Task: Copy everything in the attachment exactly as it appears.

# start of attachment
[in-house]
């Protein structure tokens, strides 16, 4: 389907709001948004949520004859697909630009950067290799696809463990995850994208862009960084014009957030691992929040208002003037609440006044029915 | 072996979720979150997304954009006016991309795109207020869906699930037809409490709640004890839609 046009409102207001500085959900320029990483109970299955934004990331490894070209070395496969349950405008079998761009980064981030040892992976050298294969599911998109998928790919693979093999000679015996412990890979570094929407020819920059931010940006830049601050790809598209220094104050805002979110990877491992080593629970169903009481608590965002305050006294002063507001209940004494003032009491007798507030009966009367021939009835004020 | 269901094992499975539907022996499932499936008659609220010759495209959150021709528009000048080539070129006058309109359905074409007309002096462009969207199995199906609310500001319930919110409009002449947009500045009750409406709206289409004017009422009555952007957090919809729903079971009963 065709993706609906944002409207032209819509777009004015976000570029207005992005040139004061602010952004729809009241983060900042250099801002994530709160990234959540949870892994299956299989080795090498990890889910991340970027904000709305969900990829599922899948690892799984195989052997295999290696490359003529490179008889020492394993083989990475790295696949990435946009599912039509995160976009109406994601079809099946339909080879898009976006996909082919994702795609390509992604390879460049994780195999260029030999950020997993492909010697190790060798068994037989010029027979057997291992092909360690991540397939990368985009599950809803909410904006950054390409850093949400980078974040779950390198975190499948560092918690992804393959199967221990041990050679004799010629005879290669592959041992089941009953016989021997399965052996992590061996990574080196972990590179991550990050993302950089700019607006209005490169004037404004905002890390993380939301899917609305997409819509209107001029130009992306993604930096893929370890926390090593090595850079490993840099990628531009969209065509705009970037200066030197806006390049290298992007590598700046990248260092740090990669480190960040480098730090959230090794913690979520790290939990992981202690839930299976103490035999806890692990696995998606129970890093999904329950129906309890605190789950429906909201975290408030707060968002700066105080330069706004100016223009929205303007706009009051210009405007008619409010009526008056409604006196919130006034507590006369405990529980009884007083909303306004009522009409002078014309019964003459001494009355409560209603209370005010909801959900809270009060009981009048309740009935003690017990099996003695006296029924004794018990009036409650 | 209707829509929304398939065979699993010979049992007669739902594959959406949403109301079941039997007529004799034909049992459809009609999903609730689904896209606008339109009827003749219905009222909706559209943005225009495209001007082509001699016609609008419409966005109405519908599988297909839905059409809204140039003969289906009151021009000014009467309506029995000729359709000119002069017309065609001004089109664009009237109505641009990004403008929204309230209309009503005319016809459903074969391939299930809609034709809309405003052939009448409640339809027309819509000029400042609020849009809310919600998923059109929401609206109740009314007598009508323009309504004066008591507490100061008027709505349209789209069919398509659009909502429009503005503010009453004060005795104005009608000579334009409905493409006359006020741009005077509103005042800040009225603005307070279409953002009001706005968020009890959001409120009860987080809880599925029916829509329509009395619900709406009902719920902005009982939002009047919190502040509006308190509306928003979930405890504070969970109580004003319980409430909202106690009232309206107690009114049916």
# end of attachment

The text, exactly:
[in-house]
């Protein structure tokens, strides 16, 4: 389907709001948004949520004859697909630009950067290799696809463990995850994208862009960084014009957030691992929040208002003037609440006044029915 | 072996979720979150997304954009006016991309795109207020869906699930037809409490709640004890839609 046009409102207001500085959900320029990483109970299955934004990331490894070209070395496969349950405008079998761009980064981030040892992976050298294969599911998109998928790919693979093999000679015996412990890979570094929407020819920059931010940006830049601050790809598209220094104050805002979110990877491992080593629970169903009481608590965002305050006294002063507001209940004494003032009491007798507030009966009367021939009835004020 | 269901094992499975539907022996499932499936008659609220010759495209959150021709528009000048080539070129006058309109359905074409007309002096462009969207199995199906609310500001319930919110409009002449947009500045009750409406709206289409004017009422009555952007957090919809729903079971009963 065709993706609906944002409207032209819509777009004015976000570029207005992005040139004061602010952004729809009241983060900042250099801002994530709160990234959540949870892994299956299989080795090498990890889910991340970027904000709305969900990829599922899948690892799984195989052997295999290696490359003529490179008889020492394993083989990475790295696949990435946009599912039509995160976009109406994601079809099946339909080879898009976006996909082919994702795609390509992604390879460049994780195999260029030999950020997993492909010697190790060798068994037989010029027979057997291992092909360690991540397939990368985009599950809803909410904006950054390409850093949400980078974040779950390198975190499948560092918690992804393959199967221990041990050679004799010629005879290669592959041992089941009953016989021997399965052996992590061996990574080196972990590179991550990050993302950089700019607006209005490169004037404004905002890390993380939301899917609305997409819509209107001029130009992306993604930096893929370890926390090593090595850079490993840099990628531009969209065509705009970037200066030197806006390049290298992007590598700046990248260092740090990669480190960040480098730090959230090794913690979520790290939990992981202690839930299976103490035999806890692990696995998606129970890093999904329950129906309890605190789950429906909201975290408030707060968002700066105080330069706004100016223009929205303007706009009051210009405007008619409010009526008056409604006196919130006034507590006369405990529980009884007083909303306004009522009409002078014309019964003459001494009355409560209603209370005010909801959900809270009060009981009048309740009935003690017990099996003695006296029924004794018990009036409650 | 209707829509929304398939065979699993010979049992007669739902594959959406949403109301079941039997007529004799034909049992459809009609999903609730689904896209606008339109009827003749219905009222909706559209943005225009495209001007082509001699016609609008419409966005109405519908599988297909839905059409809204140039003969289906009151021009000014009467309506029995000729359709000119002069017309065609001004089109664009009237109505641009990004403008929204309230209309009503005319016809459903074969391939299930809609034709809309405003052939009448409640339809027309819509000029400042609020849009809310919600998923059109929401609206109740009314007598009508323009309504004066008591507490100061008027709505349209789209069919398509659009909502429009503005503010009453004060005795104005009608000579334009409905493409006359006020741009005077509103005042800040009225603005307070279409953002009001706005968020009890959001409120009860987080809880599925029916829509329509009395619900709406009902719920902005009982939002009047919190502040509006308190509306928003979930405890504070969970109580004003319980409430909202106690009232309206107690009114049916």